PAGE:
Creating a cartesian product in Excel with a Visual Basic macro

The term cartesian product sounds flash doesn't it? Like some sort of Star Trek thingy wossit.... When I first asked my "goto excel guy" how I created one, I didn't know that what I was asking for had a specific, flashy name.

So what is a cartesian product?

You probably already knows what a cartesian product is, even if you don't know that that is what it is called. In essence a cartesian product is the result set of all possible ordered pairs of data. Although normally used in mathematics, it is a process that can also be applied to non-numerical data sets like table fields (in SQL) or ranges (in Excel): If you want to create a result set of all possible combinations of two tables then you want a cartesian product!

So how do I create a cartesian product in Excel?

You need a marco that runs through your two ranges and gives you a new range of all the possible combinations. Simple right? The problem is there isn't a cartesian product macro that works out of the box and even common excel plugins like ASAP Utilities don't have one either.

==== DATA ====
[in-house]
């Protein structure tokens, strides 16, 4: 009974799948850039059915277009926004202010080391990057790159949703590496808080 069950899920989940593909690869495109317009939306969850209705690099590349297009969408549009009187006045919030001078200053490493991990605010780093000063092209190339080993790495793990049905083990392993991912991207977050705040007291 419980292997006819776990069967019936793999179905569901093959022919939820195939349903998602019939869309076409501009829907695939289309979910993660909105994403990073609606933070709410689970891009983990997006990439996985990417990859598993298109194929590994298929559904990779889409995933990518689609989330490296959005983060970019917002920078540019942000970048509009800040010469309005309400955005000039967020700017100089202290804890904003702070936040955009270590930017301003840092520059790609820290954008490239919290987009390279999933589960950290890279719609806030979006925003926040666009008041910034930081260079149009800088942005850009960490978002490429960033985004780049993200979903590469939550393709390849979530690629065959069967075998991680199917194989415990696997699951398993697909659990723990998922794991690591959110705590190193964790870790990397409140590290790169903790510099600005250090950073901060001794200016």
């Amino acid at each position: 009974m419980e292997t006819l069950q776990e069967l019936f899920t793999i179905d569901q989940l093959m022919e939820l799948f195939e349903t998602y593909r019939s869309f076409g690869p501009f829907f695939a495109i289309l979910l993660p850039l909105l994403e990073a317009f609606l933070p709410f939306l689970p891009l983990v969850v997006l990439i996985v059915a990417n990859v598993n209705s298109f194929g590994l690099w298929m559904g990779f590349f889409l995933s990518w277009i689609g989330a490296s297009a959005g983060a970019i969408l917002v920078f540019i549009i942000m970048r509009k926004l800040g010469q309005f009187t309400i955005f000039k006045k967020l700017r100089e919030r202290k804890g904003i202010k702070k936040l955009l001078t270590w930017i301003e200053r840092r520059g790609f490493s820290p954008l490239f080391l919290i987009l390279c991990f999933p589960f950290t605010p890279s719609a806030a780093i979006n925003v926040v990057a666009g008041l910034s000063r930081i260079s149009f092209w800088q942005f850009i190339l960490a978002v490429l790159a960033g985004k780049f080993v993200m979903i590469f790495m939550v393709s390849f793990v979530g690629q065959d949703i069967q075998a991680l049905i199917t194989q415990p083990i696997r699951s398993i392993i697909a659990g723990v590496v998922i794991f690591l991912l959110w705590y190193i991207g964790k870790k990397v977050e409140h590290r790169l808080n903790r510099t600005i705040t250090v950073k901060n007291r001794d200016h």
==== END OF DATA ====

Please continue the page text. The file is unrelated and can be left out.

Visual Basic to the rescue! Here is how you make a cartesian product macro in Excel 2007:

Firstly open your Developer tab and click Visual Basic to open the Visual Basic Editor; you should see something like this:

You need to create a Module in your wookbork, so right-click on the Modules folder and choose Insert > Module:

Copy the following code into the right-hand side of the Visual Basic Editor (big thanks to Andrew Edge for his masterful VB skills):

Sub cartesianproduct()
Dim startrange As Range

range1 = Application.InputBox(Prompt:="Please Select First Range", Type:=8)
range2 = Application.InputBox(Prompt:="Please Select Second Range", Type:=8)
Set startrange = Application.InputBox(Prompt:="Please select where you want to put it", Type:=8)

array1 = [range1]
array2 = [range2]

For i = 1 To UBound(array1)
    For x = 1 To UBound(array2)
        z = z + 1
        ActiveCell.Offset(z, 0).Value = array1(i, 1)
        ActiveCell.Offset(z, 1).Value = array2(x, 1)
End Sub

You will see that your macro now has a name "cartesianproduct":

Close the Visual Basic Editor and return to Excel. All that is needed now is to have two ranges of data. Start your macro by visiting the Developr tab and then click Macros. You'll see your cartesianproduct macro in a list.

Select cartesianproduct and click Run. You'll be asked to select two ranges and a cell where you want the resultset to be placed (it's usually better to put the resultset on a seperate worksheet)

Sit back and wait for the macro to run.... That's it!


Due to the nature of cartesian products and the limitations of the number of rows excel will support, this macro is only useful for relatively small range pairs. You have been warned!


Post a Comment


tootricky's blog 2010